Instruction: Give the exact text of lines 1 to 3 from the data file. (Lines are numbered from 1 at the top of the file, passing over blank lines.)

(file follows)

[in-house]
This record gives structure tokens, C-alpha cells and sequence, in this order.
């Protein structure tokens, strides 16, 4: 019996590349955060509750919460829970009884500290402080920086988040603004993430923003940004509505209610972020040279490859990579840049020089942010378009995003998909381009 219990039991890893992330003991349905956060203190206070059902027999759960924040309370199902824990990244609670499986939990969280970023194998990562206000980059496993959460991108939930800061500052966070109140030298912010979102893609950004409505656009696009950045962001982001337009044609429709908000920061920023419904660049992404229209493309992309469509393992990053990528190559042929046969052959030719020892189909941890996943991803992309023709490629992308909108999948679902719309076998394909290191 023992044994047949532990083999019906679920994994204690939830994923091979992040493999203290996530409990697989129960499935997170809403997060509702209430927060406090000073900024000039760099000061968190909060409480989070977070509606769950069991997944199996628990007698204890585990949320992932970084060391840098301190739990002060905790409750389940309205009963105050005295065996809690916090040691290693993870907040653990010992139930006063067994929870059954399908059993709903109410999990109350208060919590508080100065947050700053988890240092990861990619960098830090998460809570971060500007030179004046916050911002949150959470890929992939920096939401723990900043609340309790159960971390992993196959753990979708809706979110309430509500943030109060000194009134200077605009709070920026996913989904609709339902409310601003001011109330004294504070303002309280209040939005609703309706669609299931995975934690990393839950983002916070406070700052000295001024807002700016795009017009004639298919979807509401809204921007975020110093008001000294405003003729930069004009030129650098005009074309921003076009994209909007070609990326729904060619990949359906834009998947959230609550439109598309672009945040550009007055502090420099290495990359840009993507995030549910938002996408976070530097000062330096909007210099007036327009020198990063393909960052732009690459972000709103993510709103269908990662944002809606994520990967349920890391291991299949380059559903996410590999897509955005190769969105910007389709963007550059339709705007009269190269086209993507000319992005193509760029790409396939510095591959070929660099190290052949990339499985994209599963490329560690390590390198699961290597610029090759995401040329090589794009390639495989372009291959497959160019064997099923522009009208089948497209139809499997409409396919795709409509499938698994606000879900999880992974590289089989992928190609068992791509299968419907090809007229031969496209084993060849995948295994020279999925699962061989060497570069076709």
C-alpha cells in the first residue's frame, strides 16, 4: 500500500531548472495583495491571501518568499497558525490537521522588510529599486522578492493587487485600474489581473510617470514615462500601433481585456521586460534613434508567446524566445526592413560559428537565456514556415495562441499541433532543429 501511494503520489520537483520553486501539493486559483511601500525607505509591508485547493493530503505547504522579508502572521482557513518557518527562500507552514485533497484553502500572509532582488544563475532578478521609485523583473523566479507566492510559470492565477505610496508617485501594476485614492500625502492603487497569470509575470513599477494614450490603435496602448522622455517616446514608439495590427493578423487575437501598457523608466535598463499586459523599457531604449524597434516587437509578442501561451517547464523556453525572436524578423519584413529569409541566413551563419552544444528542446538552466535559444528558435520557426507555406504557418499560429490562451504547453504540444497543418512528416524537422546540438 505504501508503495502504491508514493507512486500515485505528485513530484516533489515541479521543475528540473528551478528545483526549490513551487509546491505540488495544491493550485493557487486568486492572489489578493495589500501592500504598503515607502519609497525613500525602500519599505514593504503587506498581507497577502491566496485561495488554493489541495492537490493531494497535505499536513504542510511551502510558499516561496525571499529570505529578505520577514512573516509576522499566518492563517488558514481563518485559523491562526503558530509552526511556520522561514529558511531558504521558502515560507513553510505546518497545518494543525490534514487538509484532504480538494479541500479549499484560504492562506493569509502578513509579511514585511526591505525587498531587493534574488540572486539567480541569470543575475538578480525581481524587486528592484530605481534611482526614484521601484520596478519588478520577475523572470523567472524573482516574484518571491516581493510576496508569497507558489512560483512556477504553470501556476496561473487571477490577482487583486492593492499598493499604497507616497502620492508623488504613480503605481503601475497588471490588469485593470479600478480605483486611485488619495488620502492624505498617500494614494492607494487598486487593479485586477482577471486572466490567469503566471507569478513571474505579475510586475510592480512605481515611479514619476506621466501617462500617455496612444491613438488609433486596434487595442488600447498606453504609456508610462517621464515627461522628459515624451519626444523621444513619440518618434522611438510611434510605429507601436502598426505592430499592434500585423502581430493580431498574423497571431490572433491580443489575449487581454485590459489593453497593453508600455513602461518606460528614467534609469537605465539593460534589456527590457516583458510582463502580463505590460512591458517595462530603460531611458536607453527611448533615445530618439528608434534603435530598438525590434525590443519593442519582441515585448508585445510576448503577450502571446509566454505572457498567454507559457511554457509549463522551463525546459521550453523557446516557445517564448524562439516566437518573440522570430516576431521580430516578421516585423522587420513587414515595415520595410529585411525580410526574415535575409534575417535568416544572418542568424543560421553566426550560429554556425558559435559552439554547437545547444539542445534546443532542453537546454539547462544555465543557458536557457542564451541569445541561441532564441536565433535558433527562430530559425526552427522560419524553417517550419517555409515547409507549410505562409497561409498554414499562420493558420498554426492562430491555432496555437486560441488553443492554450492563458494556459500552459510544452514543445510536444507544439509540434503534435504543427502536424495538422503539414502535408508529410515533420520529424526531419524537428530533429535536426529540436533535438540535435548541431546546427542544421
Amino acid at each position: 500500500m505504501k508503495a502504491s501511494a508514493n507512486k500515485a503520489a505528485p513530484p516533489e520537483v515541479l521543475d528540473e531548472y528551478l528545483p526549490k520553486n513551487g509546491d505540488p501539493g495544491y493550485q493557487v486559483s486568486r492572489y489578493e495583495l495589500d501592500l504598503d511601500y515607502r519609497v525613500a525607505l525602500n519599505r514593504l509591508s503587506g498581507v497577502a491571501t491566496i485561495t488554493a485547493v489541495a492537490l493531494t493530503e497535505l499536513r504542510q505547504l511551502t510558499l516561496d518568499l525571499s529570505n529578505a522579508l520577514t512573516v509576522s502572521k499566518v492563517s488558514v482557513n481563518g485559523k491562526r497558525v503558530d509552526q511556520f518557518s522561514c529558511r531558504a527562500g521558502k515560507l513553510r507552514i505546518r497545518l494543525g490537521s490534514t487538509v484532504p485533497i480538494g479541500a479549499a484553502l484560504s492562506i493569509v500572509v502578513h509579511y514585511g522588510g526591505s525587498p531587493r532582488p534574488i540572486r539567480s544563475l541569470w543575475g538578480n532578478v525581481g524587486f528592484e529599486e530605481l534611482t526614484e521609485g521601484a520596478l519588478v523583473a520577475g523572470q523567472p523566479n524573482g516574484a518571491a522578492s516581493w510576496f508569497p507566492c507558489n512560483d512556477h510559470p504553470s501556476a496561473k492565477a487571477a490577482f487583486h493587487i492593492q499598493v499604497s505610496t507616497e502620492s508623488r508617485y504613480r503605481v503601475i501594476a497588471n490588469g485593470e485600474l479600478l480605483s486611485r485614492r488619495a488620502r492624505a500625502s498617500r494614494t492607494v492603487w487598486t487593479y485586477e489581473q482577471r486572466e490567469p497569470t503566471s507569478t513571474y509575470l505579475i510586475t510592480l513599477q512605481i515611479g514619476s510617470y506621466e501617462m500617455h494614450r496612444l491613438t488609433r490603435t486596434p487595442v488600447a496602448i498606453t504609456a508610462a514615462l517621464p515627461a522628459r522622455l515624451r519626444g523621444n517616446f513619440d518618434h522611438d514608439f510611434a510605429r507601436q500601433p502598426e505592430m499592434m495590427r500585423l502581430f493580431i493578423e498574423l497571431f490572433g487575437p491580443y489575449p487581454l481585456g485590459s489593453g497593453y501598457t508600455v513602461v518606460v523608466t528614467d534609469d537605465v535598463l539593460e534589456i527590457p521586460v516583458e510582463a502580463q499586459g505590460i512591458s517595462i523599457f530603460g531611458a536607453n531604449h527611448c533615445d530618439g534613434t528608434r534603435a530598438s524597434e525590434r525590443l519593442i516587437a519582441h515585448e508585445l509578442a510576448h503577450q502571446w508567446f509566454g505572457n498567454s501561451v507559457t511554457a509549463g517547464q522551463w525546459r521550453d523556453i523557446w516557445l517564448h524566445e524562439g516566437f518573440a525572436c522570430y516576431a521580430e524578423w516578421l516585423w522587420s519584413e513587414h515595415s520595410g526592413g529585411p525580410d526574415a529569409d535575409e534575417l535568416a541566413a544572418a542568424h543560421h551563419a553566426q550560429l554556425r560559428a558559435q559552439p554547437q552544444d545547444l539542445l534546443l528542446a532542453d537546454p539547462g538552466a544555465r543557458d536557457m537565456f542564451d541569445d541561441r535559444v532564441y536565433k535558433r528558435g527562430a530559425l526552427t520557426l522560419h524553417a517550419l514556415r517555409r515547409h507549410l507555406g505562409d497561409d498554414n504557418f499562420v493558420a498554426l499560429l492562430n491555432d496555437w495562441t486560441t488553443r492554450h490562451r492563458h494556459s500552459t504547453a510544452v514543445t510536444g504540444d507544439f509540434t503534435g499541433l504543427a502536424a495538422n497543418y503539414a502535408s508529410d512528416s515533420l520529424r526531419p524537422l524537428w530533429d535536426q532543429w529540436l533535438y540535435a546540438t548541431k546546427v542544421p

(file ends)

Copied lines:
[in-house]
This record gives structure tokens, C-alpha cells and sequence, in this order.
């Protein structure tokens, strides 16, 4: 019996590349955060509750919460829970009884500290402080920086988040603004993430923003940004509505209610972020040279490859990579840049020089942010378009995003998909381009 219990039991890893992330003991349905956060203190206070059902027999759960924040309370199902824990990244609670499986939990969280970023194998990562206000980059496993959460991108939930800061500052966070109140030298912010979102893609950004409505656009696009950045962001982001337009044609429709908000920061920023419904660049992404229209493309992309469509393992990053990528190559042929046969052959030719020892189909941890996943991803992309023709490629992308909108999948679902719309076998394909290191 023992044994047949532990083999019906679920994994204690939830994923091979992040493999203290996530409990697989129960499935997170809403997060509702209430927060406090000073900024000039760099000061968190909060409480989070977070509606769950069991997944199996628990007698204890585990949320992932970084060391840098301190739990002060905790409750389940309205009963105050005295065996809690916090040691290693993870907040653990010992139930006063067994929870059954399908059993709903109410999990109350208060919590508080100065947050700053988890240092990861990619960098830090998460809570971060500007030179004046916050911002949150959470890929992939920096939401723990900043609340309790159960971390992993196959753990979708809706979110309430509500943030109060000194009134200077605009709070920026996913989904609709339902409310601003001011109330004294504070303002309280209040939005609703309706669609299931995975934690990393839950983002916070406070700052000295001024807002700016795009017009004639298919979807509401809204921007975020110093008001000294405003003729930069004009030129650098005009074309921003076009994209909007070609990326729904060619990949359906834009998947959230609550439109598309672009945040550009007055502090420099290495990359840009993507995030549910938002996408976070530097000062330096909007210099007036327009020198990063393909960052732009690459972000709103993510709103269908990662944002809606994520990967349920890391291991299949380059559903996410590999897509955005190769969105910007389709963007550059339709705007009269190269086209993507000319992005193509760029790409396939510095591959070929660099190290052949990339499985994209599963490329560690390590390198699961290597610029090759995401040329090589794009390639495989372009291959497959160019064997099923522009009208089948497209139809499997409409396919795709409509499938698994606000879900999880992974590289089989992928190609068992791509299968419907090809007229031969496209084993060849995948295994020279999925699962061989060497570069076709």